Despite a ton of talk about the value of connecting devices— from furnaces to shower heads to thermostats—it’s still difficult for most companies to do that. That’s the problem Xively Product Launcher aims to solve.
Xively, the “Internet of things” unit of LogMeIn (LOGM), assembled some 300 templates of different devices and the data they tend to generate. The goal is to help manufacturers automate the process of connecting their devices to each other and the Internet. Or, in other words, make those devices productive members of the Internet of things. Boston-based LogMeIn bought Xively five years ago.
“A lot of companies are still on the sidelines, they’re not sure how to get started,” Ryan Lester, director of IoT strategy for Xively, told Fortune.
“Up till now these companies would have to hire developers, get them on some platform from a big tech provider, write custom code, and buy hardware and sensors,” he said.
There are significant up-front costs, though they can start off with Product Launcher for free. Once they go operational with Xively’s software, charges will apply. Xively competes with such offerings as PTC’s (PTC) ThingWorx and Ayla Networks.
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There are a lot of steps there that Product Launcher can automate A template for a connected boiler, for example, would say this is the data to be generated: temperature, water pressure, humidity, etc.
“We help you create the data model with templates that the manufacturer can use as is or customize, then create an app for the end user, in this case the owner of the boiler, and set rules so that when the temperature or pressure hits this level, an action is initiated—an alert, or some automated fix,” Lester said.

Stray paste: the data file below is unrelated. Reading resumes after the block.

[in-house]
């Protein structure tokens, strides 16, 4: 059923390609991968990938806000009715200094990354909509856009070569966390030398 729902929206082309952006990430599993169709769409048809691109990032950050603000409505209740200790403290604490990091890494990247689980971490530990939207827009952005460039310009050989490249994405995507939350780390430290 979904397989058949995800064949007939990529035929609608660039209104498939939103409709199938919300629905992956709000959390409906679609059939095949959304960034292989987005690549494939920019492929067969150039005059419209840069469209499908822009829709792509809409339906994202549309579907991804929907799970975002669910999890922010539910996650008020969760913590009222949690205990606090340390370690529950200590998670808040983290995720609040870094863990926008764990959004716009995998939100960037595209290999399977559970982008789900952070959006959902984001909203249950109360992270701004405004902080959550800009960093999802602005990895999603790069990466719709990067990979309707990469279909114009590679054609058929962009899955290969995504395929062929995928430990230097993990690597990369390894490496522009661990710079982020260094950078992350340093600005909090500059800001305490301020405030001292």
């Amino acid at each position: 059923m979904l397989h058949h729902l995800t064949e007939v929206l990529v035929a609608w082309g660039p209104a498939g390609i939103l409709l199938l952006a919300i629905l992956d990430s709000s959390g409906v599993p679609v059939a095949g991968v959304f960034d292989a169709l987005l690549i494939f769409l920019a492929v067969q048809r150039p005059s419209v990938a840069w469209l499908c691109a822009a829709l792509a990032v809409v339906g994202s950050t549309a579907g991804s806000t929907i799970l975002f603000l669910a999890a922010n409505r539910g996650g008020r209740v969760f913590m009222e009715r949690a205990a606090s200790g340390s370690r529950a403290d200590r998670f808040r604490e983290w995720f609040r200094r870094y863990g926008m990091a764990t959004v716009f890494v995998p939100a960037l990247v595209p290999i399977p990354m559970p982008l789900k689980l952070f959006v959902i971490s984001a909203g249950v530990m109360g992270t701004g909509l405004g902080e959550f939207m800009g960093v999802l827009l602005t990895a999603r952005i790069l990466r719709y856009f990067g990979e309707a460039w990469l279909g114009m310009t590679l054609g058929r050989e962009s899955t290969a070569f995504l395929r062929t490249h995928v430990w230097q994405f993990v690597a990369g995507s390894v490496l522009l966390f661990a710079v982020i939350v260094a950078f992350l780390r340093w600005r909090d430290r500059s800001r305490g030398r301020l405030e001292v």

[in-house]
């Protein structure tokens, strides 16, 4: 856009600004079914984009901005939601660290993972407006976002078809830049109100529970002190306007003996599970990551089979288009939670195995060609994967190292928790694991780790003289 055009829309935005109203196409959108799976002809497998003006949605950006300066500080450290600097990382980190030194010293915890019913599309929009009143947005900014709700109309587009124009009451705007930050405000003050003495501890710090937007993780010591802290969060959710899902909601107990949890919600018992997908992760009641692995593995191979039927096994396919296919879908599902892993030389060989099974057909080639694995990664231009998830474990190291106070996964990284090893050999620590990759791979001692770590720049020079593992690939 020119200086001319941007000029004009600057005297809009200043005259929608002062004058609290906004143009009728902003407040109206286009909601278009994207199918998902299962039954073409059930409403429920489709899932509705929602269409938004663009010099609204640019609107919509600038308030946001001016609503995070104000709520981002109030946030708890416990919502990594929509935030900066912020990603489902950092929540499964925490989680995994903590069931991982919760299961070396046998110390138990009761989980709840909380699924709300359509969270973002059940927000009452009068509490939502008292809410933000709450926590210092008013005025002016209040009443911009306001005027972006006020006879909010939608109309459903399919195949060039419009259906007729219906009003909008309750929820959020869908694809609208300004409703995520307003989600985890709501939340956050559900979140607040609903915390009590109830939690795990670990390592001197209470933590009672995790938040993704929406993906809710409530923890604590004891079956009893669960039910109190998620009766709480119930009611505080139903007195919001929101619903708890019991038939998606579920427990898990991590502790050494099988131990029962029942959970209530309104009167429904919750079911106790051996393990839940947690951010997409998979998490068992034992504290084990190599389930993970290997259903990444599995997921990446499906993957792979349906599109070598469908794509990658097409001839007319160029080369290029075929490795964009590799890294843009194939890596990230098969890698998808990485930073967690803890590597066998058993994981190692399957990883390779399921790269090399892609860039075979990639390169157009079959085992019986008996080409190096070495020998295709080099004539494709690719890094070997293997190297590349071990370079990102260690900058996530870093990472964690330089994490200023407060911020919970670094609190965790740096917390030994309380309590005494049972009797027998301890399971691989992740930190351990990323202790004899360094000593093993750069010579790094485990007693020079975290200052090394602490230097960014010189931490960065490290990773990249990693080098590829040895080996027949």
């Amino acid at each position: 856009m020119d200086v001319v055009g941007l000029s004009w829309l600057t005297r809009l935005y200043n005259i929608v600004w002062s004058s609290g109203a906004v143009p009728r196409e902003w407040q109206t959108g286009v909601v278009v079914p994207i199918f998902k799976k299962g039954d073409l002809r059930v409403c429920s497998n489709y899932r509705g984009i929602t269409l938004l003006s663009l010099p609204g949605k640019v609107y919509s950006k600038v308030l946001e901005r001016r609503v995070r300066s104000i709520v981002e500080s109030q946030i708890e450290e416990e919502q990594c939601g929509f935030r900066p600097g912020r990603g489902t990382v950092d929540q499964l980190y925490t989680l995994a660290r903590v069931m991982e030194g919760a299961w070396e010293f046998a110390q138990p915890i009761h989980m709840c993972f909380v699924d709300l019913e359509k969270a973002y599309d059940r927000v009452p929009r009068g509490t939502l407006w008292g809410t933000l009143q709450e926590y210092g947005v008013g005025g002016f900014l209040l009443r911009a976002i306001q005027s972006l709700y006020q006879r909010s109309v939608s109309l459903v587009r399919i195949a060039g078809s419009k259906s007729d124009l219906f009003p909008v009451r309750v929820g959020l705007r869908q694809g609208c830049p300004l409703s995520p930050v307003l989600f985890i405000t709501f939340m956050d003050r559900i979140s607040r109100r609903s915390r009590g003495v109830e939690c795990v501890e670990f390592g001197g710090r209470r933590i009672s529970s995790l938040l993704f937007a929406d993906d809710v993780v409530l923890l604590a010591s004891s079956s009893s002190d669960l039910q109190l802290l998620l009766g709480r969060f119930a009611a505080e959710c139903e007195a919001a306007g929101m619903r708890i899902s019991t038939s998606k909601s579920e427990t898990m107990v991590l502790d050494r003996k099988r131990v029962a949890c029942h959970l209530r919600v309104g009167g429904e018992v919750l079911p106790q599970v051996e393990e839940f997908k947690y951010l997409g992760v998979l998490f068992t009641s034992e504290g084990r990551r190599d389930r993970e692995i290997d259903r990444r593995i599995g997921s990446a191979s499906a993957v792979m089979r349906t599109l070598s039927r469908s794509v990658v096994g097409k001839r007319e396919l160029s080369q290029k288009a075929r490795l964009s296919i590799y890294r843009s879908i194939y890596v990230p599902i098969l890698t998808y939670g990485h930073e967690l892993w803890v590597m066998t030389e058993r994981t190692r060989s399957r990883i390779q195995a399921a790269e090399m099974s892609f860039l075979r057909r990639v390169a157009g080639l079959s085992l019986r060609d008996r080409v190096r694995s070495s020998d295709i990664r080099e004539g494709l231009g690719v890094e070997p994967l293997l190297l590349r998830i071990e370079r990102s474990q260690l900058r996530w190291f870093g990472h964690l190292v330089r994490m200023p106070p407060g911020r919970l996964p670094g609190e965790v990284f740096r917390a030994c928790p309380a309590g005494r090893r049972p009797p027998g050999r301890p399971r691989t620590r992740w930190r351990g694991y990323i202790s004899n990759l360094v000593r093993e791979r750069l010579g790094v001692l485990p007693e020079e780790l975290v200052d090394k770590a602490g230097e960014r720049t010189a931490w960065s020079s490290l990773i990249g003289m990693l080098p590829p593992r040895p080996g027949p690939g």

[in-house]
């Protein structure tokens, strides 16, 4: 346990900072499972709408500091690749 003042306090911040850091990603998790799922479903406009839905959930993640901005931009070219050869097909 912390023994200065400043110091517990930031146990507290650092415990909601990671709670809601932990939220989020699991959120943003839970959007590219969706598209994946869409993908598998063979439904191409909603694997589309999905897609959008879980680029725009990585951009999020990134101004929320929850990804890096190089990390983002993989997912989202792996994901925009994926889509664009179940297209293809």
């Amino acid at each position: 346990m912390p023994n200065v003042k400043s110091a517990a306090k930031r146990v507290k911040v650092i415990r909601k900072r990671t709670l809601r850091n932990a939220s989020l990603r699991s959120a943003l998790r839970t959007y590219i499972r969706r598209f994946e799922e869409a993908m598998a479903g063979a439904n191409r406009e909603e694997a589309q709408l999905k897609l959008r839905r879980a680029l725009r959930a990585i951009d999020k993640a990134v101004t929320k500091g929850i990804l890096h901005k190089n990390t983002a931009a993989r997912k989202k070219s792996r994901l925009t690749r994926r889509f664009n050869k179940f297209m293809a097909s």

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Companies can use the templates for free. Once they want to go operational with Xively’s software, charges would apply. The alternative up until now, Lester said, was to hire developers, put them on a software platform, have them write custom code, and buy sensors, etc.
The overall promise of the Internet of things, which is composed of billions of connected devices worldwide, is that companies or people can keep an eye on their homes or equipment remotely and be aware of things going wrong in advance of an actual meltdown. That feedback loop means companies—those that build those boilers, or factory equipment, or mining gear—can do preventative maintenance based on the data they receive.
One Xively customer, Freight Farms, is using its software to monitor portable gardens that use shipping containers geared up with sensors to grow vegetables almost anywhere The sensors monitor air quality, fertilizer, light and other factors, all wiht the goal of maximizing output, according to The Boston Globe.
Note: This story was updated with mention of the Freight Farms application.